Had Pete still been in the pet business, I’m sure he would have been impressed. And had he run a venture such as this, he would no doubt have named it ‘Pete’s Palace for Pets’. For that is what it was: a curiously sanitized retail experience without an animal in sight. But there were plenty of punters enjoying what to me was a cross between being in a supermarket and an airport departure lounge. The pet shop of my childhood days felt far more real even at that distance. it had always smelt strongly of sawdust and the animals housed there – budgerigars, rabbits, kittens, guinea pigs, puppies, and hamsters. In an effort to attract trade, the enterprising owner had a lizard showcased in the window which he would alternate with a brightly coloured parrot. Both, though separated taxonomically, managed the same baleful look as we stared at them through the window. For school kids this was an enthralling stop on the walk home – no X boxes or PlayStations then.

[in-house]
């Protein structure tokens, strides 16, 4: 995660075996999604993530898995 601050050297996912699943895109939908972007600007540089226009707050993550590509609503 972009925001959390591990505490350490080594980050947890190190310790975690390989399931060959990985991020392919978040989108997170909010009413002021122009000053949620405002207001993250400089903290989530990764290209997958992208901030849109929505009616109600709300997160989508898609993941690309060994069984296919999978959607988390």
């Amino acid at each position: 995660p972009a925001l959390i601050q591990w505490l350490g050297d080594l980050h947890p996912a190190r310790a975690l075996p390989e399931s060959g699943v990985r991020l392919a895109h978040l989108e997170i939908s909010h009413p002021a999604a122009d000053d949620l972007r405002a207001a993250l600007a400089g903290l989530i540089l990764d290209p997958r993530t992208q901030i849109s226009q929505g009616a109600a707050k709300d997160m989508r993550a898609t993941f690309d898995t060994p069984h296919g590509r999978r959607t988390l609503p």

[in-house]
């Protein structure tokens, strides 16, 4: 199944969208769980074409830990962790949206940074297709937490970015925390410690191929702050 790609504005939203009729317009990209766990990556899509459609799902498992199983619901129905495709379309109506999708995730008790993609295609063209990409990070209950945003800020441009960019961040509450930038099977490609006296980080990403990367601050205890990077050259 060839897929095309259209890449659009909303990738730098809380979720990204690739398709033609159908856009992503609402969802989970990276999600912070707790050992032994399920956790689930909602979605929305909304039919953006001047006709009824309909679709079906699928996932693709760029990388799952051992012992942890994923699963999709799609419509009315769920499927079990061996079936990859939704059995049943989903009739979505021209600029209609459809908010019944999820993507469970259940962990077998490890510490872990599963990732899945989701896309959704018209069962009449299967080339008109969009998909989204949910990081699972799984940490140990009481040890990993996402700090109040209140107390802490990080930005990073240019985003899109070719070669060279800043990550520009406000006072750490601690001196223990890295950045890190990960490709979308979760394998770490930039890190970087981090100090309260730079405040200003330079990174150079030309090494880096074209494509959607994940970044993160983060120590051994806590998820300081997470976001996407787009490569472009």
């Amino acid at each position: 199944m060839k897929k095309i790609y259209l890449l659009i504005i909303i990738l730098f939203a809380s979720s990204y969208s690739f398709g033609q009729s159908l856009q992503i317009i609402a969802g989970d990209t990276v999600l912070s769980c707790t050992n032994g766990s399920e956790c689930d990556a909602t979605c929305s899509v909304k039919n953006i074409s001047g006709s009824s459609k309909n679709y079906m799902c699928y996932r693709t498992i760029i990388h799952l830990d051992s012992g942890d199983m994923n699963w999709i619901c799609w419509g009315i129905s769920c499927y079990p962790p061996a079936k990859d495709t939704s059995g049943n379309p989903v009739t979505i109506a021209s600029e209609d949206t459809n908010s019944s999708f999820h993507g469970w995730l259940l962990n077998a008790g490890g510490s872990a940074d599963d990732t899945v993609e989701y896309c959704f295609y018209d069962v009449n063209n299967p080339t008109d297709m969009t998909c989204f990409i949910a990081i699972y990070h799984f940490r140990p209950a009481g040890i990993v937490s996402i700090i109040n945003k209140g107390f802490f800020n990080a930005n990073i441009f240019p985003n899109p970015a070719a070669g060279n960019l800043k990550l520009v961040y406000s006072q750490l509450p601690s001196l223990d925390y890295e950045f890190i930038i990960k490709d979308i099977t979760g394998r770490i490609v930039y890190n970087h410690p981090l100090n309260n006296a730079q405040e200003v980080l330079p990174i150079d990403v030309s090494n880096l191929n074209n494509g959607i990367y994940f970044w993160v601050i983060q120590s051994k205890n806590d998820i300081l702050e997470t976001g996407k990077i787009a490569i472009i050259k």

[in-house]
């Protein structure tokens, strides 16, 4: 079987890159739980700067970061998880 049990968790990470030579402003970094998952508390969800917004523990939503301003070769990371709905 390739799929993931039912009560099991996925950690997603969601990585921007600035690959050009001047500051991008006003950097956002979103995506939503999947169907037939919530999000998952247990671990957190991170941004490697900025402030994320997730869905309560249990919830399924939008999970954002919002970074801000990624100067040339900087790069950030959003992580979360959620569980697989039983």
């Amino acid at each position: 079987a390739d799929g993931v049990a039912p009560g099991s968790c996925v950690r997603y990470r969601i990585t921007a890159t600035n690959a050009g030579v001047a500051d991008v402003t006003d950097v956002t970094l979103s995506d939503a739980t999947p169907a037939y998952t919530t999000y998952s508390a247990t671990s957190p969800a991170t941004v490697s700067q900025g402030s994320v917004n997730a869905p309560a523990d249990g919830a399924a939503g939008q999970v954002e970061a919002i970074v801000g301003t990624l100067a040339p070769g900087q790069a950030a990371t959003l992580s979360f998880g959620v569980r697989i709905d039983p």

Foster the need for preparation.

“I think we need to get three bowls. One for water, one for food, and then another water bowl for the garden – so they can all be in different colours.” That was Jake – Mike said: “Doesn’t much matter what the colour is as long as you don’t put them in the dishwasher by mistake.”

“That’s a good idea”, Shirley said – “and perhaps we’ll get a spare one too.” That was one item – or category of items – ticked off the list. 

“Then it’s the lead and a dog bed and some puppy food.” That was my contribution. I should have said we would be choosing a puppy from our local RSPCA rehoming centre.

“There are a lot of unwanted dogs as well as puppies that need homes – so once we have all the things we need, we’ll go to the rescue centre and they will be having a chat with us to make sure we understand the responsibility”

In the next part, I’ll be describing our trip to the centre and bringing “Bonkers” home!

Thinking of getting a dog – it’s a big responsibility? There’s plenty of useful information about the process at –